In the great battle pitting bare-metal stents (BMS) against drug-eluting stents (DES), the latter seem to have emerged the victor--though by a smaller margin than originally expected. And yet, with the vulnerability of BMS to restenosis and the risk of thrombosis in DES, stents may not be the panacea the medical device industry was anticipating. In the quest to overcome these drawbacks, however, researchers have set their sights on the next frontier: the drug-coated balloon (DCB). But can DCBs live up to these mounting expectations, or are we inflating their potential?
"No one really thought that this would work in the 30-second span of a balloon angioplasty," Ron Sahatjian, president of Medi-Solve Coatings LLC, said in a presentation at MD&M West in February. "Researchers started to put Paclitaxel in human tissue on balloons and found some very interesting things. It had an antiproliferative effect that could last up to 14 days when put into animal tissue. They also found that a 60-second dilatation of the balloon released most of the drug; an hour later they could still find the drug in the tissue."
By supplanting a DES--thus removing the risk of thrombosis--a DCB can eliminate the need for the lengthy antiplatelet therapy required with a DES. "[Antiplatelet therapy] causes a problem because if you have an ulcer... in the body, they won't want to place a DES," Sahatjian said. "For many economic and patient-safety reasons, this is a reason to go after the DCB."
Drug-coated balloons also offer the ability to treat complex lesions and areas that aren't easily accessible using stents. Of particular interest is the potential use of DCBs to treat peripheral arterial disease. Stents placed in the superficial femoral artery in proximity to or below the knee, for instance, are prone to fracture and often require overlapping stents because of longer lesion lengths. DCBs could offer a safer, more-effective alternative. However, studies using DCBs for peripheral applications to date have produced mixed results, often requiring a bailout by a BMS, Sahatjian noted.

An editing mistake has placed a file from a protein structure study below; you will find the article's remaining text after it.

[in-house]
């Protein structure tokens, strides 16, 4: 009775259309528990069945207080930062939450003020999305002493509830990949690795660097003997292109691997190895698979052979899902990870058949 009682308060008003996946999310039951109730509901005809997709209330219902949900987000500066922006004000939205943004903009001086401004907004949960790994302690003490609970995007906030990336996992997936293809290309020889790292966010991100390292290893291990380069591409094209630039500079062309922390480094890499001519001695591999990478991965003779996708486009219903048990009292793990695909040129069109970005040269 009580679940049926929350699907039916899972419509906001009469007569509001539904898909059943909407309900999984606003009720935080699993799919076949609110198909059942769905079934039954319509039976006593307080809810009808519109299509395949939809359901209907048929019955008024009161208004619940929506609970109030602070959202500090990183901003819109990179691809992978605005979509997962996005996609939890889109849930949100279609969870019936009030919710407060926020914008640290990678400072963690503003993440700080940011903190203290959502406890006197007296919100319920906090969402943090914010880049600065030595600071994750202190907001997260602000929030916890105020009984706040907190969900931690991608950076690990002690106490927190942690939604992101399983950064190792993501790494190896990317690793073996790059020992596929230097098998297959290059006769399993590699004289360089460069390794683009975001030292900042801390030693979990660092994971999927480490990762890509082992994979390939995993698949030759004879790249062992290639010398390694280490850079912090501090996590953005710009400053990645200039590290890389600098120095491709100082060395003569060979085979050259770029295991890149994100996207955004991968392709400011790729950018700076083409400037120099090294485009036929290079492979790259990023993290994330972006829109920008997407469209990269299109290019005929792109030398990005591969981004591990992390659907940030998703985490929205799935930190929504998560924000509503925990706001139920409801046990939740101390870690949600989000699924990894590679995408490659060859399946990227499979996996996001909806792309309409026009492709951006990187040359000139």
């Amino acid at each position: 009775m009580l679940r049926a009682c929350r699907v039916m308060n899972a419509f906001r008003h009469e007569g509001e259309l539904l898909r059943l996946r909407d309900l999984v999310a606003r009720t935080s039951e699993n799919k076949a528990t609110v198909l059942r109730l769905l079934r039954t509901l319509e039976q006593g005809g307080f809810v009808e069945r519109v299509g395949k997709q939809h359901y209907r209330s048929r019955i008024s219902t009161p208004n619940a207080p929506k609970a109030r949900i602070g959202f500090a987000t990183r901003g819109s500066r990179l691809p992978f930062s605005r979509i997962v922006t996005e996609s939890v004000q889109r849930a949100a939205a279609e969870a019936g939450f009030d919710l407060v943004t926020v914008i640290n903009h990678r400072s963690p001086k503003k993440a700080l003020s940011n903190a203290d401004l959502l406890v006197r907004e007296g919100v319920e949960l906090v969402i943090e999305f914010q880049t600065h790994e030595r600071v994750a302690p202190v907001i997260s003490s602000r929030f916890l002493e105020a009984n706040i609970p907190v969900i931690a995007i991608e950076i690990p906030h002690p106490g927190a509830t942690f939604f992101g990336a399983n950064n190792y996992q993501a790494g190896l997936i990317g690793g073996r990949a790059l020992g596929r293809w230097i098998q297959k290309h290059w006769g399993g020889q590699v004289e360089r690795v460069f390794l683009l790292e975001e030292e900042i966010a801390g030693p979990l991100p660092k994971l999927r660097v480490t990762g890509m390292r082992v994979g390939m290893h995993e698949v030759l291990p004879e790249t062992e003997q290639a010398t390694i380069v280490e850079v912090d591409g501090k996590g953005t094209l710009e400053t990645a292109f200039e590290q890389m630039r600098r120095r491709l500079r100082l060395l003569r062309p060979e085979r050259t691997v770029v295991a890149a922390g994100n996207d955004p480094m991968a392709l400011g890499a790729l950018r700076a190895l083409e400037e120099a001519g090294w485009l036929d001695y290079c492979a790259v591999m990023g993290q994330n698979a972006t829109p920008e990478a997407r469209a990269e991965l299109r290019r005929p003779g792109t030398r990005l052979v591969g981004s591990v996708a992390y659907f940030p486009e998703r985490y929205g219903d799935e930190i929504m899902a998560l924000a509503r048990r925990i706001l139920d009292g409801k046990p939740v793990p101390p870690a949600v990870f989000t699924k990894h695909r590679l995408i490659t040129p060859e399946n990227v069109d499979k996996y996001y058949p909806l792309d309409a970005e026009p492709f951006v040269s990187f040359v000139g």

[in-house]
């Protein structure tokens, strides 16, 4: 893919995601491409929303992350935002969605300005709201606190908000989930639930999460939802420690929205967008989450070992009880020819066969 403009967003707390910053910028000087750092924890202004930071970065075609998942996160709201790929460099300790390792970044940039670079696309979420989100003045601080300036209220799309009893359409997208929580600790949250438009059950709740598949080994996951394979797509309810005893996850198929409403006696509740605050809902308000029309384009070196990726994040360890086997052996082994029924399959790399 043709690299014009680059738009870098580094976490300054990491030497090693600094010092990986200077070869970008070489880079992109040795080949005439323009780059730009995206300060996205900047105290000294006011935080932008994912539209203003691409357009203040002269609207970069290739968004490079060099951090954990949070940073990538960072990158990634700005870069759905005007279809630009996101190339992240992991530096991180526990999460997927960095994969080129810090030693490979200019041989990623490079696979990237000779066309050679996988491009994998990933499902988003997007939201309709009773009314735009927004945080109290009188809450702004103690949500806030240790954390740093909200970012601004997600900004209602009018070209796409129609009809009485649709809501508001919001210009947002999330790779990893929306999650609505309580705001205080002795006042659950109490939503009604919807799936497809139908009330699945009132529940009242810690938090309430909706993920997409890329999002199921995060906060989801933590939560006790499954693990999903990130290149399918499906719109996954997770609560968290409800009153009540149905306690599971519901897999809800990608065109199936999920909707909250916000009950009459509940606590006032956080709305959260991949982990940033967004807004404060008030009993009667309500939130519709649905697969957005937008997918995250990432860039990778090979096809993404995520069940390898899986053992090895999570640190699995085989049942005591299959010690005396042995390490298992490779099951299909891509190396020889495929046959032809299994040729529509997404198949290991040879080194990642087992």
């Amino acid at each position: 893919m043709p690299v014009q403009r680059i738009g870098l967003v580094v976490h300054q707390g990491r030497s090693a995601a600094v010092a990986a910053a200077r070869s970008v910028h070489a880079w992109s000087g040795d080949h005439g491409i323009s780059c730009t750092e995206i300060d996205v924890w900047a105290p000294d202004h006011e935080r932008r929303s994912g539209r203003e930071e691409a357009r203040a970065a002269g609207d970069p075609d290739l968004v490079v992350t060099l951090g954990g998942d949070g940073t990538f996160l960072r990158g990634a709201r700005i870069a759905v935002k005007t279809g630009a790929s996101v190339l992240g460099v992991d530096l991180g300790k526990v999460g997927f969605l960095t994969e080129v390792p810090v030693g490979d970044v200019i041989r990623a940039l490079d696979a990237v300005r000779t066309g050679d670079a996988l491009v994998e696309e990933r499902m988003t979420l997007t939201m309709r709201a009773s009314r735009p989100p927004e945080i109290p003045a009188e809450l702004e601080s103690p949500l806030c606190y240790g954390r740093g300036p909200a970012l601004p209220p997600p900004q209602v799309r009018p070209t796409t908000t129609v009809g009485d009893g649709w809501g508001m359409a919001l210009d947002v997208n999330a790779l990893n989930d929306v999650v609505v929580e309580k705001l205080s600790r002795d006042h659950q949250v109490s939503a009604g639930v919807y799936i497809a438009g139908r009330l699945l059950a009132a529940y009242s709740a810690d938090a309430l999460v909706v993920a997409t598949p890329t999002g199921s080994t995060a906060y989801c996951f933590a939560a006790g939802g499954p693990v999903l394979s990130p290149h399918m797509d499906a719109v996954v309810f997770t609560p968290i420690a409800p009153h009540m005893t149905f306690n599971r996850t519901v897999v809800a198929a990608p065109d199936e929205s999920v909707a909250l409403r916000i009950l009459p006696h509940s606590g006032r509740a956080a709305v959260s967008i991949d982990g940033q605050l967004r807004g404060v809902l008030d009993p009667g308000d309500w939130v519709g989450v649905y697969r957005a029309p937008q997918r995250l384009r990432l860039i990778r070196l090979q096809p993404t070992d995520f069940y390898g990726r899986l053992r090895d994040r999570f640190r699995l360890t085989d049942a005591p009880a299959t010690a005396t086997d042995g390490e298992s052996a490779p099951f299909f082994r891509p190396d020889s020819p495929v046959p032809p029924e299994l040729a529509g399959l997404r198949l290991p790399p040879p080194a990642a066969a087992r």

Because of these opportunities, DCBs have a market potential of close to $1 billion if proven successful, Sahatjian said. But there are still plenty of problems to resolve. The brevity of DCB function, for example, necessitates the use of extremely high doses of Paclitaxel. But Paclitaxel concentrations near 500 µg can induce aneurysms, Sahatijian said. Thus, the industry needs to strike a careful balance between safety and efficacy when determining DCB drug concentration.
Additional barriers to commercialization include limited data for long-term clinical effects and for large sample sizes, as well as uncertainty about what will happen in the vessel without the support of a scaffold. Regulatory requirements, Sahatjian added, would also be challenging as they would be more in line with submissions for DES than standard balloons.
As these hurdles are cleared, DCBs could make an initial splash as part of a combination therapy with a BMS. This approach could dramatically reduce the required course of antiplatelet therapy while also lowering the risk of restenosis, thanks to the DCB's impact on antiproliferation and endothelialization. But over time, DCBs will hopefully also evolve into an effective standalone treatment, reaching their expanding potential.